Effects of an increase in end-expiratory volume on the pattern of thoracoabdominal movement

Respir Physiol. 1983 Sep;53(3):273-83. doi: 10.1016/0034-5687(83)90119-6.

Abstract

Changes in end-expiratory lung volume can alter the mechanical function of the muscles of inspiration and may affect the pattern of thoracoabdominal movements. The present study examined the effect of increasing end-expiratory lung volume on the motion of the rib cage and abdomen during inspiration. In six seated subjects, end-expiratory volume was increased by expiratory threshold loading. The end-expiratory thoracoabdominal configuration shifted to the left of the relaxation curve presumably as a result of the activation of the abdominal expiratory muscles. There was outward displacement of both the rib cage and the abdomen with inspiration at the elevated volume but the relative volumetric contribution of abdominal displacement to the inspired volume was significantly less than during breathing from FRC. When at an enlarged lung volume subjects were constrained to initiate inspiration from a point on the thoracoabdominal relaxation configuration, there was inward movement of the abdomen and a decrease in abdominal dimensions during inspiration. Inward abdominal movement occurred despite large increases in diaphragm electrical activity and was associated with an inspiratory fall in gastric pressure. These results suggest that at large lung volumes, the function of the diaphragm as an agonist is lost and its function as a fixator may be impaired unless there is an activation of the abdominal muscles and the diaphragm is appropriately lengthened.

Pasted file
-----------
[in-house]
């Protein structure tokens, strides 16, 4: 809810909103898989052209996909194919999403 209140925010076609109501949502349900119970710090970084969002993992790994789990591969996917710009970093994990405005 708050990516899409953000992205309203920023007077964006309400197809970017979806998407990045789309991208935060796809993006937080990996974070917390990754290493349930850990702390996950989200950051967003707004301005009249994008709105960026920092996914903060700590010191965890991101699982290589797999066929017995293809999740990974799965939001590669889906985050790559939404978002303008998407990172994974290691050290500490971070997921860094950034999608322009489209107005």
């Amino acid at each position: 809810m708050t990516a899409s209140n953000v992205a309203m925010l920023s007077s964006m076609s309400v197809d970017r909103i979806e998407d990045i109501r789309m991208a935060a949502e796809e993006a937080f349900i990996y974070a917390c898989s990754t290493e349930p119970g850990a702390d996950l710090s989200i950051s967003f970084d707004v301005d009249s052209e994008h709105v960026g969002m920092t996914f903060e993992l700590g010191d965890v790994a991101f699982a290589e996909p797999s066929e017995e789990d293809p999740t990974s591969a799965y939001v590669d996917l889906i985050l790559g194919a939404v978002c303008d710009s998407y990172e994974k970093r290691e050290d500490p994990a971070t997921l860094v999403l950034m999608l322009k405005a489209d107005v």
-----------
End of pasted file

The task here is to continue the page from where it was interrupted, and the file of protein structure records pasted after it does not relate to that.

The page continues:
Publication types

  • Research Support, Non-U.S. Gov't
  • Research Support, U.S. Gov't, P.H.S.

MeSH terms

  • Abdomen / physiology*
  • Adult
  • Diaphragm / physiology
  • Electrophysiology
  • Esophagus / physiology
  • Functional Residual Capacity
  • Humans
  • Lung Volume Measurements
  • Male
  • Movement*
  • Pressure
  • Respiration*
  • Stomach / physiology
  • Thorax / physiology*
  • Total Lung Capacity